It's likely that you've never heard of PointGrab, but the company's software is used on many different laptops, all-in-ones, smart TVs, tablets, and phones for those (often silly) gesture controls that manufacturers bundle in. The reason why you haven't heard of the company is because OEMs rebrand the software — something that's continuing today with the news that PointGrab is going to be commercially available on yet-to-be-revealed ultrabooks from several well-known manufacturers. Additionally, the program has been updated for use on Windows 8 with new gestures to help wrangle Metro.

We had the opportunity to play with a beta version of the new Windows 8 software, and while we've always been very skeptical of the utility of laptop gesture controls, it's hard not to be a little impressed with PointGrab's ability to pick up a multitude of different gestures using nothing more than a VGA-quality, 2D webcam. Our testing ground was a crowded coffee shop with uneven lighting — not a clean, bright white wall. The software certainly showed off its beta status with some inconsistencies — like the few times it lost track of our hands — but, It's fairly easy to use the software to move the cursor. Just move your hand and you'll see the cursor jump across the screen, and then clench your fist to click. The action is jarring at first, but over time it should become more normal. Clenching your first may seem pretty trivial, but the company told us that it's difficult to pick up both movement and shape.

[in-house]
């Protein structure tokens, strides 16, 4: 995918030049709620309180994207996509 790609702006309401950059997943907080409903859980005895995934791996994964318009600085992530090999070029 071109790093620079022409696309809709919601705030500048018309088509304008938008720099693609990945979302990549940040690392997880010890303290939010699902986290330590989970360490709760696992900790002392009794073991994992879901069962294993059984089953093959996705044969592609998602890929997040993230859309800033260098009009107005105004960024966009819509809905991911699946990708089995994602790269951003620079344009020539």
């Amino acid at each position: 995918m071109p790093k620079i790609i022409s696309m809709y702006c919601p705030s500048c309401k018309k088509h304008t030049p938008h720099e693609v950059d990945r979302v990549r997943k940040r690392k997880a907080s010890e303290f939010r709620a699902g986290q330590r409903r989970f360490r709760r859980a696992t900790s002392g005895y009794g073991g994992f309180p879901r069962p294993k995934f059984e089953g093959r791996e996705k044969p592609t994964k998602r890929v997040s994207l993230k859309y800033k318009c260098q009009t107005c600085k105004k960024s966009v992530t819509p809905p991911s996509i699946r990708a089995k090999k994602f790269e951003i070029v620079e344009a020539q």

There are many other advanced gestures, like making a thumbs up and tilting to the left or right to change the volume, pinch-to-zoom with your hands instead of your fingers, and, just for Windows 8, you can wave at the computer to close a Metro app and return to the start screen. Obviously these gestures have little use if you're close enough to just use the keyboard and touchpad, but we're told that the Windows 7 version could pick up gestures up to 10 feet away and that's been increased further for Windows 8. We also saw a test version of the software for Android running on a Motorola Xyboard, and we suppose if you're looking to make Angry Birds that much more challenging, using gesture controls is one way of doing it.